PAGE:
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Minister Fails Blind And Vision Impaired Children

Associate Education Minister Fails Blind And Vision Impaired Children

The Association of Blind Citizens calls upon Lianne Dalziel (Associate Minister Special Education) to acknowledge and correct the crisis situation facing delivery of education services to blind and vision impaired children in New Zealand.

"These children are losing out on good quality education opportunities due to a persistent inability of the Ministry of Education to implement appropriate, specific policies which will give them a chance in our education system," said Vaughan Dodd, Association President. "No other part of the education system accepts an average of 36 students to one teacher as being the norm," Mr Dodd said. Further: the Association understands that in at least one region, one teacher has 52 students on her roll. Services are heavily prioritized to support those, whose needs are most complex; services are delivered at pre-school, primary and secondary levels.

Resource Teachers Vision (RTVs) are the highly trained professionals who support blind and vision impaired students in their local schools. RTVs travel extensively, providing materials, specialised instruction and assistance to students and school personnel. Blind children need intensive instruction in braille, safe travel through the environment and the various skills required to live independently. New computer technology offers exciting opportunities for learning, but this as in all other areas of education for these children is difficult to access. Many children who have a small amount of vision need printed material in large font and all course material for each student needs to be adapted to meet highly individualised requirements. The Minister has ignored requests (supported by the Association), to increase the pool of RTVs, despite a substantial quantity of material highlighting New Zealand's emerging status as a nation whose blind and vision impaired children’s’ education is being treated with bureaucratic contempt. Failure through poor policy development by the Government to provide specialised teaching and equipment means poor literacy and numeracy skills, unemployment and forced dependence on struggling social services.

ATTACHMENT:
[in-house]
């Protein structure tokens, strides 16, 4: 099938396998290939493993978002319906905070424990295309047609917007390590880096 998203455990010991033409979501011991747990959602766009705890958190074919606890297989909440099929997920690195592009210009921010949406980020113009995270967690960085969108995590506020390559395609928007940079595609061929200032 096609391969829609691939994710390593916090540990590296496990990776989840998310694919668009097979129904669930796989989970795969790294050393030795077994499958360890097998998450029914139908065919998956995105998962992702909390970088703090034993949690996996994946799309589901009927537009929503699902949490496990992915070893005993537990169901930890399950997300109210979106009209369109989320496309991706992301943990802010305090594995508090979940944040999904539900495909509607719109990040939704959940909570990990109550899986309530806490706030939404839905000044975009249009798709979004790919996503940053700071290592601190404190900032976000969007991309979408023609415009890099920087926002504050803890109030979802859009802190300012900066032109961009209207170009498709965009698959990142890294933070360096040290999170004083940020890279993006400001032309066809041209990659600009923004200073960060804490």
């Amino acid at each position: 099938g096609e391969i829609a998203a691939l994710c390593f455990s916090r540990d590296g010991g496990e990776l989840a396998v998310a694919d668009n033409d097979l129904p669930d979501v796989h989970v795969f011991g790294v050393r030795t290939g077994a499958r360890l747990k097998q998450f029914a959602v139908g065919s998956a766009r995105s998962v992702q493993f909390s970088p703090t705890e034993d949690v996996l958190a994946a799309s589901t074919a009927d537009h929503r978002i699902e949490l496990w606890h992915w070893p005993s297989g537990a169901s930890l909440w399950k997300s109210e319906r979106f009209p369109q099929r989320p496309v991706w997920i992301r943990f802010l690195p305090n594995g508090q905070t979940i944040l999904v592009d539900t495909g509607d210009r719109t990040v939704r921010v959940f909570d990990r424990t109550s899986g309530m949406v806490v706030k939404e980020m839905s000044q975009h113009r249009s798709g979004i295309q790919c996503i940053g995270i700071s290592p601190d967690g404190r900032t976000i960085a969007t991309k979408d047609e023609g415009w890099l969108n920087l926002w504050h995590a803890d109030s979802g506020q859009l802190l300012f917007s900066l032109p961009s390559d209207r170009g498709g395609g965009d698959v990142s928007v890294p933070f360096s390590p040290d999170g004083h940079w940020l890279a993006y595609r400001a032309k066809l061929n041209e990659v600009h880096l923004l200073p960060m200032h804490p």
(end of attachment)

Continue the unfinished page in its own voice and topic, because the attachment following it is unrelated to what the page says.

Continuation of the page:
The Association calls upon Government to adopt a policy model prepared two years ago with the collaboration of all interested in the education of blind and vision-impaired children. “The model addresses professional development, governance and delivery of services which will ensure that all blind and vision impaired children receive the appropriate specialised educational support they as citizens have a right to receive," Mr Dodd said.
The model is consistent with the Government's New Zealand Disability Strategy and the philosophy of involvement by relevant stakeholders in all aspects of policy formation. Parents, blind adults and professionals joined together to meet the challenge of preparing a structure which ensures that consistent, quality services can be delivered nationally for the long term. The new Group Special Education offers little hope for the expertise contained within this sector to be utilised positively by the Government.

"The rhetoric must stop and real action must occur," Mr Dodd said. "Investing in the future of blind children through appropriately delivered education programmes generates productive and contributing members to society," he concluded.


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